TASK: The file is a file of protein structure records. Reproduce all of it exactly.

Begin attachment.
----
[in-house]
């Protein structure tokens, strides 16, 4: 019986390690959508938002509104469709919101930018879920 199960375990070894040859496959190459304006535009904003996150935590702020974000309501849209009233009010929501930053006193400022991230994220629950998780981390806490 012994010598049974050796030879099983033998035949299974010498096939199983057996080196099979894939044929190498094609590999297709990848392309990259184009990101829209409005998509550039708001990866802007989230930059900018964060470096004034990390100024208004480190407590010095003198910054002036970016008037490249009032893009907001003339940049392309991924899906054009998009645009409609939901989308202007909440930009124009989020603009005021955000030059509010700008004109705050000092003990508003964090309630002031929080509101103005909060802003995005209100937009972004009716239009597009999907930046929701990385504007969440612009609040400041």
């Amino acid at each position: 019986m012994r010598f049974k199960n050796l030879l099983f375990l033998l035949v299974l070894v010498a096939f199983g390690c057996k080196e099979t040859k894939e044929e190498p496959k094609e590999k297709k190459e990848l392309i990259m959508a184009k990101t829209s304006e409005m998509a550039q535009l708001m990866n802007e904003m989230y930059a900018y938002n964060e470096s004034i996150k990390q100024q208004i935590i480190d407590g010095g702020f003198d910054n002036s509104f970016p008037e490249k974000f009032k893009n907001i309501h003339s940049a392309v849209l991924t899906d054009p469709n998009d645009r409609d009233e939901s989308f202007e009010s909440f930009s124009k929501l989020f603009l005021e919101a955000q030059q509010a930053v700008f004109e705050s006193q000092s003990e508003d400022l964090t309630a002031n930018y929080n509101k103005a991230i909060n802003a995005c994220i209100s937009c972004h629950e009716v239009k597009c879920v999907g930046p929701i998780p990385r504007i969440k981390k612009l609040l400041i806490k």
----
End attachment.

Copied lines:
[in-house]
């Protein structure tokens, strides 16, 4: 019986390690959508938002509104469709919101930018879920 199960375990070894040859496959190459304006535009904003996150935590702020974000309501849209009233009010929501930053006193400022991230994220629950998780981390806490 012994010598049974050796030879099983033998035949299974010498096939199983057996080196099979894939044929190498094609590999297709990848392309990259184009990101829209409005998509550039708001990866802007989230930059900018964060470096004034990390100024208004480190407590010095003198910054002036970016008037490249009032893009907001003339940049392309991924899906054009998009645009409609939901989308202007909440930009124009989020603009005021955000030059509010700008004109705050000092003990508003964090309630002031929080509101103005909060802003995005209100937009972004009716239009597009999907930046929701990385504007969440612009609040400041």
């Amino acid at each position: 019986m012994r010598f049974k199960n050796l030879l099983f375990l033998l035949v299974l070894v010498a096939f199983g390690c057996k080196e099979t040859k894939e044929e190498p496959k094609e590999k297709k190459e990848l392309i990259m959508a184009k990101t829209s304006e409005m998509a550039q535009l708001m990866n802007e904003m989230y930059a900018y938002n964060e470096s004034i996150k990390q100024q208004i935590i480190d407590g010095g702020f003198d910054n002036s509104f970016p008037e490249k974000f009032k893009n907001i309501h003339s940049a392309v849209l991924t899906d054009p469709n998009d645009r409609d009233e939901s989308f202007e009010s909440f930009s124009k929501l989020f603009l005021e919101a955000q030059q509010a930053v700008f004109e705050s006193q000092s003990e508003d400022l964090t309630a002031n930018y929080n509101k103005a991230i909060n802003a995005c994220i209100s937009c972004h629950e009716v239009k597009c879920v999907g930046p929701i998780p990385r504007i969440k981390k612009l609040l400041i806490k």